The Texas Railroad Commission reports that Eagle Ford shale oil production has risen from next to nothing in 2009 to over 500,000 barrels/day in March of this year:
Two companies currently dominate Eagle Ford shale production:
The big picture here is that EOG and COP pump roughly 50% of the total production from the fastest growing and arguably the most economical shale play in the US: the Eagle Ford. More importantly, a recent EOG slide shows that while the Bakken's rate of production growth appears to be slowing, Eagle Ford production growth is still on an upward trajectory:
EOG = $131.49
Mkt Cap = $35.7 billion
P/E = 48
EPS (ttm) = $2.74
Div (Yield) = $0.75 (0.6%)
EOG has been the biggest benefactor of Eagle Ford shale resources. It has 639,000 total acres, of which 569,000 are in the oil window.
As a result, EOG has made a brilliant transition from a predominately dry gas producer to a majority liquids producer. Oil and NGLs composed 86% of total 2012 production:
This transition has enabled EOG to increase cash margins by over $15 per boe over the past 4 years:
All these factors helped EOG announce a spectacular Q1 2013 earnings report. Fellow SA contributor Bret Jensen reports 33 analysts covering the stock have a $155 median price target on the shares. S&P has a "Buy" rating and a $161 price target on EOG.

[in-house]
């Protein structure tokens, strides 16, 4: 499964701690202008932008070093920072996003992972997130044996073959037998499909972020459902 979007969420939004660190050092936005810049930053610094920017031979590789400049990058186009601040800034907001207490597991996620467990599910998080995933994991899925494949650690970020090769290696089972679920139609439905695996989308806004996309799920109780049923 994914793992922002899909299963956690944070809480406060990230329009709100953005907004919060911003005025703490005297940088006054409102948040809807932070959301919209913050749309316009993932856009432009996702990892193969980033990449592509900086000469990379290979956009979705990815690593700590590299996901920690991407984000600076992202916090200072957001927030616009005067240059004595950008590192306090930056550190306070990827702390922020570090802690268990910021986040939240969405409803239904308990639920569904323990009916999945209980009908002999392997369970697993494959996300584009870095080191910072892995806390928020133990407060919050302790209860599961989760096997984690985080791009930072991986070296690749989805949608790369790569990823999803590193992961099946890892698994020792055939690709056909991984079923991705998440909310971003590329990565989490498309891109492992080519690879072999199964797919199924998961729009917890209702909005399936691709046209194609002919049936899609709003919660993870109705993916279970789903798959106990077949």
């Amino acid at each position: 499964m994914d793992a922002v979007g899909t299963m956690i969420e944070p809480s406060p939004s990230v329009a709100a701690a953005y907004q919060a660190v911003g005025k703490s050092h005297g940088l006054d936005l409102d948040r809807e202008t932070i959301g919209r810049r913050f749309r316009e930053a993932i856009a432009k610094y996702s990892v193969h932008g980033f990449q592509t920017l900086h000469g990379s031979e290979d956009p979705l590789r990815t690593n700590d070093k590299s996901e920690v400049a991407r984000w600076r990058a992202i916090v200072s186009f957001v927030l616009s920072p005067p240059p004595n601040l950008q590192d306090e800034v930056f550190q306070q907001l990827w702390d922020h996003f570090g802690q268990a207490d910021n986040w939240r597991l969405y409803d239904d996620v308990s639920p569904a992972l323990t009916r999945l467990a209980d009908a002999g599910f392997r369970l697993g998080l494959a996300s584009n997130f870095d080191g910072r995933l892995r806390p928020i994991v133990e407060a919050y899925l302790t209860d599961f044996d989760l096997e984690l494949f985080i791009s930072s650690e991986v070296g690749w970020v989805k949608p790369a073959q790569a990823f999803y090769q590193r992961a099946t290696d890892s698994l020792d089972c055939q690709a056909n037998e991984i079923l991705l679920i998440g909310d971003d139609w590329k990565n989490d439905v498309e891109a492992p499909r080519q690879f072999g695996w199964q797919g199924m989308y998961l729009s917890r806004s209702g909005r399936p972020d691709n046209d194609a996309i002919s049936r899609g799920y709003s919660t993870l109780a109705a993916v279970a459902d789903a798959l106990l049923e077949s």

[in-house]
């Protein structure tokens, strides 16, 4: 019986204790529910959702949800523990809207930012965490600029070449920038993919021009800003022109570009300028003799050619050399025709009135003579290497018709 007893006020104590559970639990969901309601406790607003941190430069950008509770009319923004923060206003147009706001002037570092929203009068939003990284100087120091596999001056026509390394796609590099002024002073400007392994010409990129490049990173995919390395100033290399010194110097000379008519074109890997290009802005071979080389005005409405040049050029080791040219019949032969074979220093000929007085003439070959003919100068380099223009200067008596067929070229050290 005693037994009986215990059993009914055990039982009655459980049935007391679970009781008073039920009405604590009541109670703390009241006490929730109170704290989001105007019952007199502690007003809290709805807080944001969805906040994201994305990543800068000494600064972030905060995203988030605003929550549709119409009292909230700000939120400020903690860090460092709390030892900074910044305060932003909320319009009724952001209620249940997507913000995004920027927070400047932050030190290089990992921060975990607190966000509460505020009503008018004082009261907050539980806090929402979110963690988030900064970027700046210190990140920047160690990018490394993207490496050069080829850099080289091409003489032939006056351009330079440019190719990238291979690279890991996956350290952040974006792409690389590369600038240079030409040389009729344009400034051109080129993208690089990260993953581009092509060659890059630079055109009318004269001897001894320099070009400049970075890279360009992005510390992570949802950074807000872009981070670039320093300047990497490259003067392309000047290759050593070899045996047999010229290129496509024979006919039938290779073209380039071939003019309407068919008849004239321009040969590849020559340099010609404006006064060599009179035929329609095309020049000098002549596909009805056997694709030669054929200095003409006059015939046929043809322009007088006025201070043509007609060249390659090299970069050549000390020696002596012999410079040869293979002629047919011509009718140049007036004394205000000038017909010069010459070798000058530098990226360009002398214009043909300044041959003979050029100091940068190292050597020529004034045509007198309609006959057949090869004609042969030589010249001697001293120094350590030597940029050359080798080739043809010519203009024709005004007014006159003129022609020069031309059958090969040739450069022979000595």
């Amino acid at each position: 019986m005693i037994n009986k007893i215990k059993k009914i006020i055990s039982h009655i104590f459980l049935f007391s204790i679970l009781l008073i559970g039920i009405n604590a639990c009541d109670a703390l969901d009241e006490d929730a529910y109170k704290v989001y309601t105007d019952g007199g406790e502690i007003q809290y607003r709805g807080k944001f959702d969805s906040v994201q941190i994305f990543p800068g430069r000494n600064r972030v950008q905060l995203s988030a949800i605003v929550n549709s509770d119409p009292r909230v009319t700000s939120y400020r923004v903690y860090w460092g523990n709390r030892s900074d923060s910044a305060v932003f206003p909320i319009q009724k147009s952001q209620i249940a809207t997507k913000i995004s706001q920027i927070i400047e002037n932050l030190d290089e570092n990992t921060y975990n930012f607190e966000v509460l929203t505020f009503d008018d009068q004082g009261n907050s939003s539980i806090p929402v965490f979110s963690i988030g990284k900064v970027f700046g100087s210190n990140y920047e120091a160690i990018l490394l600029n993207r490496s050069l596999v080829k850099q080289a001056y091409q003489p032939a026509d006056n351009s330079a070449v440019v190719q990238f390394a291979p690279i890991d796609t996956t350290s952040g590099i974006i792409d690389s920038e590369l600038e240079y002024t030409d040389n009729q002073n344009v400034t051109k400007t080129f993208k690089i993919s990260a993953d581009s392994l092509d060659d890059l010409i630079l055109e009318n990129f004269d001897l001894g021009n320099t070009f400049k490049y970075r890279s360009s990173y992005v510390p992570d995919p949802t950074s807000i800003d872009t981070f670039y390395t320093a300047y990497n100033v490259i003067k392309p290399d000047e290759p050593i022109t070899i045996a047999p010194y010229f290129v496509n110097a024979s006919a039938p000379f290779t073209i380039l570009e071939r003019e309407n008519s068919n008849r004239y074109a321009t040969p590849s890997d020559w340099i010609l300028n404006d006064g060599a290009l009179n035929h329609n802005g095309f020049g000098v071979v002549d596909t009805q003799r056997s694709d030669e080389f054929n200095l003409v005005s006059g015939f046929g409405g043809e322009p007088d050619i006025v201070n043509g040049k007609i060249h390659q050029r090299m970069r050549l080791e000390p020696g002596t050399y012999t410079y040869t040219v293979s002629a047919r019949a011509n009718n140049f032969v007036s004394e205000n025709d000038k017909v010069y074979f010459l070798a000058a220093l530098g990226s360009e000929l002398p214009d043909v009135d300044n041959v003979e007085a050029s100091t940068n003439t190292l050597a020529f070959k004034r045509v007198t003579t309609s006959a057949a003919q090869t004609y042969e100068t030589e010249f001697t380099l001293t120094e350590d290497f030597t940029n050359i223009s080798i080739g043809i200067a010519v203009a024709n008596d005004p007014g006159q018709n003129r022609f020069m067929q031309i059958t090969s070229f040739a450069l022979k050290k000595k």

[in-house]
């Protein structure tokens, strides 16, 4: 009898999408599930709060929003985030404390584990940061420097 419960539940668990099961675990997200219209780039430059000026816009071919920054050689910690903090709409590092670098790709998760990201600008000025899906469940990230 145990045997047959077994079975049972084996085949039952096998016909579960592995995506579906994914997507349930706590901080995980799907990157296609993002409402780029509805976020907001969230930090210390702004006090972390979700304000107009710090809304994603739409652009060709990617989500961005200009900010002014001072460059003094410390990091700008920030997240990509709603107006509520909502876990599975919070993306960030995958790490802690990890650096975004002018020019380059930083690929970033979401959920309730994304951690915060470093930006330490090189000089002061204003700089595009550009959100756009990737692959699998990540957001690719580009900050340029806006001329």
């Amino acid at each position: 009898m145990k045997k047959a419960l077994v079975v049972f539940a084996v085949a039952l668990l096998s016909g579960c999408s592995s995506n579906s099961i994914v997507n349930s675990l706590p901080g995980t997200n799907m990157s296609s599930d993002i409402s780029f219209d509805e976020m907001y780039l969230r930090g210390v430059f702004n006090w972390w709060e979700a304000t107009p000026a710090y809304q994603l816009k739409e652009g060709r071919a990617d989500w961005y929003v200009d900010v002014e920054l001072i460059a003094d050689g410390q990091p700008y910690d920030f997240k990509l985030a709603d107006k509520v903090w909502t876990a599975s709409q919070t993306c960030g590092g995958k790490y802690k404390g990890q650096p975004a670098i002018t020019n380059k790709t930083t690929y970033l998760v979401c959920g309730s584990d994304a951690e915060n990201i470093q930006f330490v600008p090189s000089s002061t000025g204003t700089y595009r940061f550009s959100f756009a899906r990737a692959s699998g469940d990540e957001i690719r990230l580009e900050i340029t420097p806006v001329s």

COP = $62.54
Mkt Cap = $76.4 billion
EPS (ttm) = $6.16
P/E (ttm) = 10.13
Div (yield) = $2.64 (4.2%)
ConocoPhillips is a more widely diversified play on the Eagle Ford than EOG Resources. For Q1 2013, COP's Eagle Ford production accounted for about 6.3% of total production. That said, the Eagle Ford is and has been an important part of the company's multi-year strategic plan. COP owns 227,000 net acres in the play acquired at an average price of $300/acre. I have reported extensively on COP's Eagle Ford operations and will not repeat myself here.
Summary And Conclusion
The Eagle Ford shale is arguably the best shale play in the U.S. and production continues to ramp up. Investors can participate by investing in the two leading producers in the play: EOG and COP. EOG has a greater percentage of its production coming from the Eagle Ford and is growing earnings faster than COP. On the other hand, EOG has a P/E over 4x that of COP and pays a 0.6% dividend compared to COP's 4.2%. COP is a more diversified company with a quality asset base of conventional, unconventional, and oil sands resources. Both appear to be good long-term investments. It's hard for me to recommend one company over the other. Why not just split your investment in half and buy shares in both?
Disclosure: I am long COP. I wrote this article myself, and it expresses my own opinions. I am not receiving compensation for it (other than from Seeking Alpha). I have no business relationship with any company whose stock is mentioned in this article.
Additional disclosure: I am an engineer, not a CFA. The information and data presented in this article was obtained from company documents and/or sources believed to be reliable, but has not been independently verified. Therefore, the author cannot guarantee its accuracy. Please do your own research and contact a qualified investment advisor. I am not responsible for investment decisions you make. Thanks for reading and good luck!